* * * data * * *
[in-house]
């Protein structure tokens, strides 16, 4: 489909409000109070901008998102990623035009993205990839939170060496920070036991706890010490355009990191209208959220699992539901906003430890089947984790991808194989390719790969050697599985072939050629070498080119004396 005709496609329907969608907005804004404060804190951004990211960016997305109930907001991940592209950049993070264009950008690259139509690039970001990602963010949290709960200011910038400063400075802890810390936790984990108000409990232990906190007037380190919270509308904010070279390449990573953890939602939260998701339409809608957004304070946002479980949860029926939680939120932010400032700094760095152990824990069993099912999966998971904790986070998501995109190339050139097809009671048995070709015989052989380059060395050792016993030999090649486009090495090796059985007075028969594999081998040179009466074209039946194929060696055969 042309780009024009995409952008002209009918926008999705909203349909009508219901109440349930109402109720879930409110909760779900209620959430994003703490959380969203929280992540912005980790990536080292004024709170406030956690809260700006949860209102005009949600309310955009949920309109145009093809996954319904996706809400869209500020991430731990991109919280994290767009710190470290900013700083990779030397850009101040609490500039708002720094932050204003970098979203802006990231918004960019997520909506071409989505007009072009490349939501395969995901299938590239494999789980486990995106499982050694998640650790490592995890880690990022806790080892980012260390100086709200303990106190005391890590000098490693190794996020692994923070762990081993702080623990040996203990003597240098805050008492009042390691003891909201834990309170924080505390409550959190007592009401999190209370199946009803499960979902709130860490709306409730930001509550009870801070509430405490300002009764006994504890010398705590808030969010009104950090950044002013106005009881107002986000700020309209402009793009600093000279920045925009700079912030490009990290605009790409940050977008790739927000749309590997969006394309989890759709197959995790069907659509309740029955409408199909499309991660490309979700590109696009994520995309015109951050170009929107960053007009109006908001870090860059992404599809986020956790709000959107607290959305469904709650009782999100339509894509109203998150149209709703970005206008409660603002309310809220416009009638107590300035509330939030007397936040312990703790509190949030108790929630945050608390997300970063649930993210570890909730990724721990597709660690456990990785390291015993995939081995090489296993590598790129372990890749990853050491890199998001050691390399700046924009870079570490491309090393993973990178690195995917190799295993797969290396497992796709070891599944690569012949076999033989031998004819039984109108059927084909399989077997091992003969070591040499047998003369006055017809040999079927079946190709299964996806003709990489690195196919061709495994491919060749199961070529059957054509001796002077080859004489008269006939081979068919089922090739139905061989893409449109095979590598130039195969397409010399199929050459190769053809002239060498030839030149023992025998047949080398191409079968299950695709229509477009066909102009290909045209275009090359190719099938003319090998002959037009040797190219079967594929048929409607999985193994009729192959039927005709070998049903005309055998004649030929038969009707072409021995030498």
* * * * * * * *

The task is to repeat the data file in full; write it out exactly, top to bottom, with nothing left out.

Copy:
[in-house]
């Protein structure tokens, strides 16, 4: 489909409000109070901008998102990623035009993205990839939170060496920070036991706890010490355009990191209208959220699992539901906003430890089947984790991808194989390719790969050697599985072939050629070498080119004396 005709496609329907969608907005804004404060804190951004990211960016997305109930907001991940592209950049993070264009950008690259139509690039970001990602963010949290709960200011910038400063400075802890810390936790984990108000409990232990906190007037380190919270509308904010070279390449990573953890939602939260998701339409809608957004304070946002479980949860029926939680939120932010400032700094760095152990824990069993099912999966998971904790986070998501995109190339050139097809009671048995070709015989052989380059060395050792016993030999090649486009090495090796059985007075028969594999081998040179009466074209039946194929060696055969 042309780009024009995409952008002209009918926008999705909203349909009508219901109440349930109402109720879930409110909760779900209620959430994003703490959380969203929280992540912005980790990536080292004024709170406030956690809260700006949860209102005009949600309310955009949920309109145009093809996954319904996706809400869209500020991430731990991109919280994290767009710190470290900013700083990779030397850009101040609490500039708002720094932050204003970098979203802006990231918004960019997520909506071409989505007009072009490349939501395969995901299938590239494999789980486990995106499982050694998640650790490592995890880690990022806790080892980012260390100086709200303990106190005391890590000098490693190794996020692994923070762990081993702080623990040996203990003597240098805050008492009042390691003891909201834990309170924080505390409550959190007592009401999190209370199946009803499960979902709130860490709306409730930001509550009870801070509430405490300002009764006994504890010398705590808030969010009104950090950044002013106005009881107002986000700020309209402009793009600093000279920045925009700079912030490009990290605009790409940050977008790739927000749309590997969006394309989890759709197959995790069907659509309740029955409408199909499309991660490309979700590109696009994520995309015109951050170009929107960053007009109006908001870090860059992404599809986020956790709000959107607290959305469904709650009782999100339509894509109203998150149209709703970005206008409660603002309310809220416009009638107590300035509330939030007397936040312990703790509190949030108790929630945050608390997300970063649930993210570890909730990724721990597709660690456990990785390291015993995939081995090489296993590598790129372990890749990853050491890199998001050691390399700046924009870079570490491309090393993973990178690195995917190799295993797969290396497992796709070891599944690569012949076999033989031998004819039984109108059927084909399989077997091992003969070591040499047998003369006055017809040999079927079946190709299964996806003709990489690195196919061709495994491919060749199961070529059957054509001796002077080859004489008269006939081979068919089922090739139905061989893409449109095979590598130039195969397409010399199929050459190769053809002239060498030839030149023992025998047949080398191409079968299950695709229509477009066909102009290909045209275009090359190719099938003319090998002959037009040797190219079967594929048929409607999985193994009729192959039927005709070998049903005309055998004649030929038969009707072409021995030498």